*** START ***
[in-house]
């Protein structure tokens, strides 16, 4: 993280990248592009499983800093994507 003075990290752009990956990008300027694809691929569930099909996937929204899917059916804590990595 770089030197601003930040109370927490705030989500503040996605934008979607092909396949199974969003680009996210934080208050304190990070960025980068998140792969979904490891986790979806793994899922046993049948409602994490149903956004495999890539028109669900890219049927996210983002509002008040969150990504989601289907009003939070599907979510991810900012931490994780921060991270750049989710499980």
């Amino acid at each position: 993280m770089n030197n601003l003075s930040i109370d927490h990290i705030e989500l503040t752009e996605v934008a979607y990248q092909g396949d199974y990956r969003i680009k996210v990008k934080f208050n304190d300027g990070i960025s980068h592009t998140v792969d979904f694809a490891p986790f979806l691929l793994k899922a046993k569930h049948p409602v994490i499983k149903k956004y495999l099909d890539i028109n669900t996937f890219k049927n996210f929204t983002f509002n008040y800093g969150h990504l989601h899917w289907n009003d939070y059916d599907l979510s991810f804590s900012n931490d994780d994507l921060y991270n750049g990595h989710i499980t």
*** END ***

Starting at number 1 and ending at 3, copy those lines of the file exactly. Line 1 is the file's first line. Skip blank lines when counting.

[in-house]
């Protein structure tokens, strides 16, 4: 993280990248592009499983800093994507 003075990290752009990956990008300027694809691929569930099909996937929204899917059916804590990595 770089030197601003930040109370927490705030989500503040996605934008979607092909396949199974969003680009996210934080208050304190990070960025980068998140792969979904490891986790979806793994899922046993049948409602994490149903956004495999890539028109669900890219049927996210983002509002008040969150990504989601289907009003939070599907979510991810900012931490994780921060991270750049989710499980």
């Amino acid at each position: 993280m770089n030197n601003l003075s930040i109370d927490h990290i705030e989500l503040t752009e996605v934008a979607y990248q092909g396949d199974y990956r969003i680009k996210v990008k934080f208050n304190d300027g990070i960025s980068h592009t998140v792969d979904f694809a490891p986790f979806l691929l793994k899922a046993k569930h049948p409602v994490i499983k149903k956004y495999l099909d890539i028109n669900t996937f890219k049927n996210f929204t983002f509002n008040y800093g969150h990504l989601h899917w289907n009003d939070y059916d599907l979510s991810f804590s900012n931490d994780d994507l921060y991270n750049g990595h989710i499980t």